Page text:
Waking up in the small town of Franz Josef at the base of Franz Josef Glacier was beyond words. When I first exited the lodge in the morning, I was left speechless while looking at the fresh snow capped mountain range in front of me. The gigantic mountains in the Westlands towered over the Rainforest Retreat. Apparently, it had been 6 months since the locals saw the mountain peaks with snow on them. I was told that winter is near. I arrived just in time.
Glacier Country on New Zealand’s west coast truly is everything people claim it to be. It is in this area where people start falling in love with New Zealand. It is in this national park when people declare New Zealand their favorite country. To put this theory to the test, the first thing I did was hike the Franz Josef Glacier Valley Walk in the riverbed at the base of the glacier. The trek to the viewpoint of the glacier terminal face was everything I hoped it would be. The nearer I got to the glacier, the more magnificent it looked. Although the glacier is melting and retreating at a rapid pace, the view left me standing at the base of it in awe of its magnitude. Scientists hypothesize that Franz Josef will vanish in 20 years, unlike Fox Glacier which is actually growing in size due to yearly snow fall. I’m blessed to have been able to see it before it potentially disappears.
The sub-alpine terrain in the rainforest surrounding the glacier was well worth the walk on its own. Where else in the world can you be in the rainforest while seeing mountains, glaciers, and walking on the floor of a glacier valley? The Wetlands Tai Poutini National Park is the place to be with panoramic views of lagoons, pools, creeks, rivers, glaciers, oceans, and alps. Not only that, but the Franz Josef (Waiau) region is also one of a kind because New Zealand’s rarest kiwi lives in the Okarito Forest near Franz Josef. The rowi kiwi will only be found in this region.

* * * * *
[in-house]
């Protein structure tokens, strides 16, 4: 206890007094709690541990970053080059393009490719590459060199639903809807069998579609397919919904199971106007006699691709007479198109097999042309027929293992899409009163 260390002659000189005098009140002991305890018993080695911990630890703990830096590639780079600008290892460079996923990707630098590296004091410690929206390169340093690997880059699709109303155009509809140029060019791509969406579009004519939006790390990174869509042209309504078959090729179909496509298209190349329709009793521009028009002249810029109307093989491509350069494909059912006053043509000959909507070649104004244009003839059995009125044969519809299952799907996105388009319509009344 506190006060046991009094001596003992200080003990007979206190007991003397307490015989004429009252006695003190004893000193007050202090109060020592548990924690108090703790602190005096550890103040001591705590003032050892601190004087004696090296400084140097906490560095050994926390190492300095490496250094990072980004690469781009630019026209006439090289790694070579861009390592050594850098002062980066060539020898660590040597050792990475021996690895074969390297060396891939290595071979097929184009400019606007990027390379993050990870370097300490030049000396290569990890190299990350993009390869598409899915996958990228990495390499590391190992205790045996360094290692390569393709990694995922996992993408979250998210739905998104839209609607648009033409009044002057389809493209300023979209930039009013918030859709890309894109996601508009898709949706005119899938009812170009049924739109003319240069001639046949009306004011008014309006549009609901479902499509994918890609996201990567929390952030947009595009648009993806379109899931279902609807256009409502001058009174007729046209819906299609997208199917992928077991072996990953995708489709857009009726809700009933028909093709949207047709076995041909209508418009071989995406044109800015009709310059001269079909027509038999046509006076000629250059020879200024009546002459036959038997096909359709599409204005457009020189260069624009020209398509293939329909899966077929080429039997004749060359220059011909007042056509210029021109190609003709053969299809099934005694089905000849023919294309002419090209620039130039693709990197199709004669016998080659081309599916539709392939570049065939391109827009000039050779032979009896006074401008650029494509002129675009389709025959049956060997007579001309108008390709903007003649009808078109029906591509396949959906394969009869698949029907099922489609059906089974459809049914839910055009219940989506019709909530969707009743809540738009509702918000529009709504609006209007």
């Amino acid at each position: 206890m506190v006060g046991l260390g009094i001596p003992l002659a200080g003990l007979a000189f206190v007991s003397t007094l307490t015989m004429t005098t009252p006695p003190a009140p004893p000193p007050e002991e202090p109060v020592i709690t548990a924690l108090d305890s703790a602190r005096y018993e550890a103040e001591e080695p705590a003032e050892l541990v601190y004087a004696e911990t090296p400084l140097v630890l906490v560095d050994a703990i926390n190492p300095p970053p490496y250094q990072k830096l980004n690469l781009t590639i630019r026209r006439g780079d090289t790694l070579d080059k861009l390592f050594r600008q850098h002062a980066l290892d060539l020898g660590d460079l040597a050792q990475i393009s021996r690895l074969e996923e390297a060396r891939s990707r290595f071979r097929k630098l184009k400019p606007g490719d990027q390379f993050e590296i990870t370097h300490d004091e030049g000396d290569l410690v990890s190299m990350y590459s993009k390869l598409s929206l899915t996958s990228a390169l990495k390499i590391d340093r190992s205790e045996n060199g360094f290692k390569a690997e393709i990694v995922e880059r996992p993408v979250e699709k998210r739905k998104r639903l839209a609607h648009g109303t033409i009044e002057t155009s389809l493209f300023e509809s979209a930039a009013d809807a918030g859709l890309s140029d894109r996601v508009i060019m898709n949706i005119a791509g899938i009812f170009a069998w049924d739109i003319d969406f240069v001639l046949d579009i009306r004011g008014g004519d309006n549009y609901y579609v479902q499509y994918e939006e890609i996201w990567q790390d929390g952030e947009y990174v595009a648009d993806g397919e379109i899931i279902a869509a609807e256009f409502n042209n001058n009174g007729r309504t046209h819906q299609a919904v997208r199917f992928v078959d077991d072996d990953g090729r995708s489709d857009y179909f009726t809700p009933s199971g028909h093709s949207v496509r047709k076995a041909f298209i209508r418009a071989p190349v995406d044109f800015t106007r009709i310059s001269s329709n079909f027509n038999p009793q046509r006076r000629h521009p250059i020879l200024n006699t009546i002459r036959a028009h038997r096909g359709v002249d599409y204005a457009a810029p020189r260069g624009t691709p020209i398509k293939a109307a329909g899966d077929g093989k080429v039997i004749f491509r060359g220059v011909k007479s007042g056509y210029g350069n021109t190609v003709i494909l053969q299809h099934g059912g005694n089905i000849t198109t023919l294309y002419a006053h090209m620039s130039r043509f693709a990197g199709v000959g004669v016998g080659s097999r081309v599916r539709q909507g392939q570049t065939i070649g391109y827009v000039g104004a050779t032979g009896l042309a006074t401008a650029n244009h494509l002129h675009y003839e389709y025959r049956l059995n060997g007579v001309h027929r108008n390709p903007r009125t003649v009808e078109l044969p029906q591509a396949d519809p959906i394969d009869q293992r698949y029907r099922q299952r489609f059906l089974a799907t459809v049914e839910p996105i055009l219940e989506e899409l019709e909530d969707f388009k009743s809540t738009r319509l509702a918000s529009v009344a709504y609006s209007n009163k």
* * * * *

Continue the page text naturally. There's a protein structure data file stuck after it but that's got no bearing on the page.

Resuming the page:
Seeing a kiwi for the first time was a unique experience, even for those how live in New Zealand. The West Coast Wild Life Center in partnership with the Department of Conservation funds programs to breed and incubate the rare and protected rowi kiwi, one of the rarest birds in the world. The center’s captive incubation and rearing programs for the endangered rowi and hasst tokoeka help save them from extinction, while fighting for their survival.
The specialist husbandry care helps to reintroduce more rowi and hasst tokoeka into the wild with only 400 of each bird remaining in the wild. Only 5% of hatched kiwis will survive to adulthood due to predation by stoats. The 1kg chicks released from the wildlife center have a 70% chance of survival. “BNZ Operation Nest EggTM involves removing eggs from the risk of predation, hatching them in captivity, and placing the chicks in a predator-free environment until they are big enough to fend for themselves. They are then returned to the wild.” The 7 month old kiwis I saw at the center were nearing their time to be released to a predator-free environment on Motuara Island. Once they grow large enough they will be returned to the Okarito Kiwi Zone to eventually breed when they are adults (while still being monitored). The intricate process to increase the rowi population fascinated me.
After visiting Franz Josef I see why it is one of most out of the ordinary places in the world. My Stray Bus journey on New Zealand’s south island continues to take me by surprise. Each stop gets better and better.